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Most Talked About National Geographic Stories

The Most Versatile Impressionist In the Forest

By Ed Yong
phenomena.nationalgeographic.com — Ernesto Gianoli wasn't the first person to work out his frustrations with a walk in the woods, but the motivation behind that walk-and its results-were certainly unusual. Gianoli studies the plants of Chile's temperate rainforests. When he goes out into the field, he usually works to a tight schedule, involving dawn-to-dusk sampling and measuring.
Think animal mimics are impressive? This vine can change its leaves to look like many different plants simultaneously j.mp/1l8dq7U
RT @scifri: A scientist goes for a walk to clear his head, finds "the most versatile impressionist of the forest" wp.me/p2ZAWY-Gpn via @edyong209
This simple vine can change its leaves to mimic many different plants at the same time. phenomena.nationalgeographic.com/2014/04/24/the…
Scientist abandons plan, goes for long walk, finds forest's most versatile mimic phenomena.nationalgeographic.com/2014/04/24/the…

Island Conservation in the Mozambique Channel

newswatch.nationalgeographic.com — The April 2014 issue of National Geographic magazine has a fantastic photo-essay on two French islands of the Mozambique Channel: Europa and Bassas da India. The article describes the pristine marine environments around the islands along with some amazing dive shots.
Island Conservation in the Mozambique Channel: The April 2014 issue of National Geographic magazine has a fant... bit.ly/1jIGLBI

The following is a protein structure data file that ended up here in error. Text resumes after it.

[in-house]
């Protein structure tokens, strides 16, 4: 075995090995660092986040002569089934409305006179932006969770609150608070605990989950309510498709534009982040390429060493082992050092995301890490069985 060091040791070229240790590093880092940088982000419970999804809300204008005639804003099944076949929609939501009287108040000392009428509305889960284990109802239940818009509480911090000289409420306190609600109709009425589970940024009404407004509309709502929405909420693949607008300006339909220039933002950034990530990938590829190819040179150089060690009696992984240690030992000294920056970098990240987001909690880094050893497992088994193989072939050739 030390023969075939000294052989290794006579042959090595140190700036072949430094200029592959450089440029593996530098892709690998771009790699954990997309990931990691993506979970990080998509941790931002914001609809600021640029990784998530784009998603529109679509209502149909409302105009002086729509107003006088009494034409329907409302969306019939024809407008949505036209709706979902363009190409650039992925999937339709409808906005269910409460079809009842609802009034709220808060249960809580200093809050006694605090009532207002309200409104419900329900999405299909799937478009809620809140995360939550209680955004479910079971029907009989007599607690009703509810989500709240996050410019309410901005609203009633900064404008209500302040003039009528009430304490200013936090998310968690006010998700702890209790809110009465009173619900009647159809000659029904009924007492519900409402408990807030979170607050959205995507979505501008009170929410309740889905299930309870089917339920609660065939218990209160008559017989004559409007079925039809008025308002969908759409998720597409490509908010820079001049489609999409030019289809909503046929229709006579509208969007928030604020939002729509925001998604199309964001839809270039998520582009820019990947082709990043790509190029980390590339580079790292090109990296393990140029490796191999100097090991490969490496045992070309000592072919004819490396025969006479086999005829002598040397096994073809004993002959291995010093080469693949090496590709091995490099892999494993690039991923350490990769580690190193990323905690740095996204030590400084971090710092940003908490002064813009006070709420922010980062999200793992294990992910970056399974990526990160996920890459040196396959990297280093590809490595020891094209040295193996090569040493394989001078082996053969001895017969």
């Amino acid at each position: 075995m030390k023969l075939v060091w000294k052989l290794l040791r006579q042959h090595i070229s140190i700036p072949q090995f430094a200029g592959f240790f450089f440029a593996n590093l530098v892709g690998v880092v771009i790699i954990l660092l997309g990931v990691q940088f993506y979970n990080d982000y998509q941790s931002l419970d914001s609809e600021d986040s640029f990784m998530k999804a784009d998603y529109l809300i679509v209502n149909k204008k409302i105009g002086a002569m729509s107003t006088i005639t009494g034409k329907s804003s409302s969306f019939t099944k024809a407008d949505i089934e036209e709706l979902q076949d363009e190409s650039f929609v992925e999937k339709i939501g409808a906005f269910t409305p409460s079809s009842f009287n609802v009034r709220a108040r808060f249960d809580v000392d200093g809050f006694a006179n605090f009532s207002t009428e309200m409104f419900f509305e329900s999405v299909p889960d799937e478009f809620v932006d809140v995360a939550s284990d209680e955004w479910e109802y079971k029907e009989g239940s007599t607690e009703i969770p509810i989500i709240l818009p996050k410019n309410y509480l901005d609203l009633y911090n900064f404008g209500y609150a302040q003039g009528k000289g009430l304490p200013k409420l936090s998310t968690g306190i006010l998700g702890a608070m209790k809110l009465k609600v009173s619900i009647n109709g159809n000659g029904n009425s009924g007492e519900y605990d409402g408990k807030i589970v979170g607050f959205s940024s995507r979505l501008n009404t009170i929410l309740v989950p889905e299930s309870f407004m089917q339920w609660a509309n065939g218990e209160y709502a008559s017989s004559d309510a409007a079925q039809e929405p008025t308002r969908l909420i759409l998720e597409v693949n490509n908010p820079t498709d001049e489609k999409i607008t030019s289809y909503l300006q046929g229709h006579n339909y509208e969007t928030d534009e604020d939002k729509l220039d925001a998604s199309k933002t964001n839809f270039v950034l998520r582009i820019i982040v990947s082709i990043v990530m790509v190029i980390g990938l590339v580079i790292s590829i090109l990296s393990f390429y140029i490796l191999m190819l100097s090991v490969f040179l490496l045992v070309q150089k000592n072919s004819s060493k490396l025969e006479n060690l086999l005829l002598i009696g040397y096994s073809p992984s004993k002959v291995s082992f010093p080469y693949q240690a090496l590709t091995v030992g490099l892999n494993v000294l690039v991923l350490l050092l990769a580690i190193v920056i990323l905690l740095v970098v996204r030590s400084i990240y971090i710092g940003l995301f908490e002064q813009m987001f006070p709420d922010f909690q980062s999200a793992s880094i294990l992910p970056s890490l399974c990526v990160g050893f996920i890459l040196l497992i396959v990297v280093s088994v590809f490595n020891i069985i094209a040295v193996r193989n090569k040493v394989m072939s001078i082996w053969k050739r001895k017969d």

Jennifer Hayes: A Seal Encounter Brings a Change of Heart

proof.nationalgeographic.com — Jennifer Hayes and her partner David Doubilet spent two years photographing the ecosystem of Canada's Gulf of St. Lawrence for the story "The Generous Gulf", appearing in the May 2014 issue of National Geographic magazine. For about ten days, they worked with harp seals in and under the ice near Magdalen Island.

Grand Teton National Park, Wyoming

travel.nationalgeographic.com — Get your daily dose of outstanding travel photos. Today: Bison and mountains combine for a memorable picture.

Study Deals Blow for Biofuels as EPA Lowers 2013 Mandate

newswatch.nationalgeographic.com — The U.S. Environmental Protection Agency (EPA) on Tuesday retroactively lowered the quantity of cellulosic biofuel required for blending in traditional fuels for 2013. In January the EPA agreed to reconsider the mandate "due to the reduced estimate of anticipated cellulosic biofuel production in 2013 that was announced shortly after EPA signed its final rule by one of two companies expected to produce cellulosic biofuel in 2013."
Study Deals Blow for Biofuels as EPA Lowers 2013 Mandate: The U.S. Environmental Protection Agency (EPA) on Tu... bit.ly/1jXmeuL

USA road trip - Digital Nomad

digitalnomad.nationalgeographic.com — Inspiring people to care about the planet since 1888
Follow my #Route66 road trip from the very beginning! 750 miles and counting . . . . ow.ly/w7OJD @DiscoverAmerica #travel